You try to talk to them and offer suggestions or advice, but they just carry on and on, talking over you or interrupting you to dump even more. If you know someone who dumps their crap on you regularly, you also know how tiring this is and how worn down you feel.
You are stuck, “listening” to them, when all you want to do is walk or run away. There is no value or true connection; it’s a chronic complaining session where the person may believe they are trying to find a solution and connection, but they never do anything to fix their circumstances. It’s a one-way “conversation” directed at you.
When they start dumping their complaints on you, you soon realize it’s like a broken record player — they complain about the same things over and over again.
The person who trauma dumps actually just wants sympathy or empathy, that “Oh, poor Susan” or “poor Johnny has it so hard” kind of response (more sympathy because they want to feel like a victim). This kind of validation makes you feel extremely awkward because what they are sharing makes you feel uncomfortable.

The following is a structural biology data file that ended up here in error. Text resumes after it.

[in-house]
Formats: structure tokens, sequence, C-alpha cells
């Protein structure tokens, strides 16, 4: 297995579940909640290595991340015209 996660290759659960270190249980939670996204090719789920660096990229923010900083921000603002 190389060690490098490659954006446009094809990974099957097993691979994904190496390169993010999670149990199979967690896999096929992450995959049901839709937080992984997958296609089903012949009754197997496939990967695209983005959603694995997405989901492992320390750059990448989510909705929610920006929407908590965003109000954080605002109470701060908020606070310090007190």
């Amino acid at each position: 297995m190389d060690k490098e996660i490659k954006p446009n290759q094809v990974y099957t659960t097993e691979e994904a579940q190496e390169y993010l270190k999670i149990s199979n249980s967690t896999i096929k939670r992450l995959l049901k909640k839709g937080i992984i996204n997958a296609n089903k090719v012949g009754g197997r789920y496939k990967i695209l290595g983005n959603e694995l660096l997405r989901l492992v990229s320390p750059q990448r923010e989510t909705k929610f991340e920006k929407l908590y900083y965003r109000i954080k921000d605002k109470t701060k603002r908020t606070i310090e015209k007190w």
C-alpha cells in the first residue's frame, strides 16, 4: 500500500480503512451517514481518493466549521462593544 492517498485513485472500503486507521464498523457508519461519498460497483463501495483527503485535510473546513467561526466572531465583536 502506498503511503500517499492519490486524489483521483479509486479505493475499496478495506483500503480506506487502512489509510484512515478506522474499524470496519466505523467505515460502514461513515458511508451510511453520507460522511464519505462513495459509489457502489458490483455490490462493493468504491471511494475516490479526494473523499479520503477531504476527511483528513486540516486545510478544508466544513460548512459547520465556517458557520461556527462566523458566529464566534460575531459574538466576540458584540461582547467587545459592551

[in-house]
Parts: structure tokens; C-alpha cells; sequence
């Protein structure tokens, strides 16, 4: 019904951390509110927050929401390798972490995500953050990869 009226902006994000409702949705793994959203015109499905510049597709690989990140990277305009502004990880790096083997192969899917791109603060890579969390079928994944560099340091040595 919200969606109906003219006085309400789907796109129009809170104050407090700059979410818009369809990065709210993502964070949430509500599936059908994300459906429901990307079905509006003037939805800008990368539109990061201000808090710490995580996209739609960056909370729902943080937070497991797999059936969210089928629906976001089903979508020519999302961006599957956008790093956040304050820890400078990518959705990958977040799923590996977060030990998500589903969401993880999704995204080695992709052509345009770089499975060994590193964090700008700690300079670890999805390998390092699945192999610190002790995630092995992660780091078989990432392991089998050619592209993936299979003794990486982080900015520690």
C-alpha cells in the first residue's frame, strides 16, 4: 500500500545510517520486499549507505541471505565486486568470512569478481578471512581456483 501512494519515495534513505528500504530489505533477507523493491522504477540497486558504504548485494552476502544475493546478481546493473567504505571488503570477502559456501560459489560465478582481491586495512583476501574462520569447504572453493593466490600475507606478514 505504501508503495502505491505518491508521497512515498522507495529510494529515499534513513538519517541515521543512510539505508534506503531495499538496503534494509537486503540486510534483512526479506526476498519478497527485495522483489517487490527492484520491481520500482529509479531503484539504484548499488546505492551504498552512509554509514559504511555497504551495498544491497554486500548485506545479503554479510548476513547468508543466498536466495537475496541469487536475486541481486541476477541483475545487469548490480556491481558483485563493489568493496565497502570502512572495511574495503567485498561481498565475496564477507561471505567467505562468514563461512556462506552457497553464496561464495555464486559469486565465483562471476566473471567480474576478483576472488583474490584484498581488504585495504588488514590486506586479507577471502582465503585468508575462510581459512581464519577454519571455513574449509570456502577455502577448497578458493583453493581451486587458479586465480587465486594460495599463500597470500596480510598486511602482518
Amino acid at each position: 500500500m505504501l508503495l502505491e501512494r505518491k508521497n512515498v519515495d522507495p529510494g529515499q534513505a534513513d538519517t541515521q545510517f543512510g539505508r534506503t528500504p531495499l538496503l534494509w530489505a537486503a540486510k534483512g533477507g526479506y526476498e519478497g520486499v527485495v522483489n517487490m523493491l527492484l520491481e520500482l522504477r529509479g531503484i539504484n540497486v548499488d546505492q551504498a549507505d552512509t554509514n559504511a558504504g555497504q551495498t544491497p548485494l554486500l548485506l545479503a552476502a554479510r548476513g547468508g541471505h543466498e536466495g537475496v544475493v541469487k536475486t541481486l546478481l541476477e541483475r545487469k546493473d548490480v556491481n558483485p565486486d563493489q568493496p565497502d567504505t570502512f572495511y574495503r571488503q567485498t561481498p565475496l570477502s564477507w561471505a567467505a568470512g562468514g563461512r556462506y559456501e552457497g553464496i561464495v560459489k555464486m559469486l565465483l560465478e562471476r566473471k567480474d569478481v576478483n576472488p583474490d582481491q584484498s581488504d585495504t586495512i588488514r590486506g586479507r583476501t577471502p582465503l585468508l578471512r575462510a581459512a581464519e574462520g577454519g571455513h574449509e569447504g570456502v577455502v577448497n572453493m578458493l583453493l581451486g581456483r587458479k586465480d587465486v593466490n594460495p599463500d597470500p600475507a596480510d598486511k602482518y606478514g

And soon, you’ll feel resentment toward that person for all the inappropriate sharing they are doing. And they’ll resent you since you’ll start avoiding them and distance yourself from them.
What Is Venting?
Venting is like emotional dumping’s healthy cousin. When you vent to someone, you intentionally share your feelings, thought processes, emotions, and frustrations with another person. The aim of venting is to help you feel better and discuss negative emotions, reduce stress, potentially to find a solution, and receive honest feedback.
While you can vent in a healthy manner when you are hyped up, the healthy aspect usually comes in because you’ve had time to cool down so you can share when you are in a more positive mindset. This has much more healing power.